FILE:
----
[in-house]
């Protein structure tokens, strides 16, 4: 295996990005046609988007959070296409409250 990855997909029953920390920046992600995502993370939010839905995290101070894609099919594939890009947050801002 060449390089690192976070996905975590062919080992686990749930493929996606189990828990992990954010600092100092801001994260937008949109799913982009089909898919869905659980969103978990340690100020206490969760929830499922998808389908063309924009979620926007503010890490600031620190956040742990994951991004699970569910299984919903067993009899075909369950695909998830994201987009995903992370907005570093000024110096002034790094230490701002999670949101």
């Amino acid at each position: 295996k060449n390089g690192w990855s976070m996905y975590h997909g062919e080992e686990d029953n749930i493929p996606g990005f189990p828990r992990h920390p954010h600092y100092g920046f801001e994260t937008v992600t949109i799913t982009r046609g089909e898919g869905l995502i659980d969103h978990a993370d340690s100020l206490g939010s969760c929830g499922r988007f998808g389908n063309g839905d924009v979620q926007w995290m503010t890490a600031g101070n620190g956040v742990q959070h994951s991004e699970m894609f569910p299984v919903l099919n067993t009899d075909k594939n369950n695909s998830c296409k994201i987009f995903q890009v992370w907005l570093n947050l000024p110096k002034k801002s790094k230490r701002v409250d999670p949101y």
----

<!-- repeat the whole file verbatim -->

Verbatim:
[in-house]
């Protein structure tokens, strides 16, 4: 295996990005046609988007959070296409409250 990855997909029953920390920046992600995502993370939010839905995290101070894609099919594939890009947050801002 060449390089690192976070996905975590062919080992686990749930493929996606189990828990992990954010600092100092801001994260937008949109799913982009089909898919869905659980969103978990340690100020206490969760929830499922998808389908063309924009979620926007503010890490600031620190956040742990994951991004699970569910299984919903067993009899075909369950695909998830994201987009995903992370907005570093000024110096002034790094230490701002999670949101």
């Amino acid at each position: 295996k060449n390089g690192w990855s976070m996905y975590h997909g062919e080992e686990d029953n749930i493929p996606g990005f189990p828990r992990h920390p954010h600092y100092g920046f801001e994260t937008v992600t949109i799913t982009r046609g089909e898919g869905l995502i659980d969103h978990a993370d340690s100020l206490g939010s969760c929830g499922r988007f998808g389908n063309g839905d924009v979620q926007w995290m503010t890490a600031g101070n620190g956040v742990q959070h994951s991004e699970m894609f569910p299984v919903l099919n067993t009899d075909k594939n369950n695909s998830c296409k994201i987009f995903q890009v992370w907005l570093n947050l000024p110096k002034k801002s790094k230490r701002v409250d999670p949101y």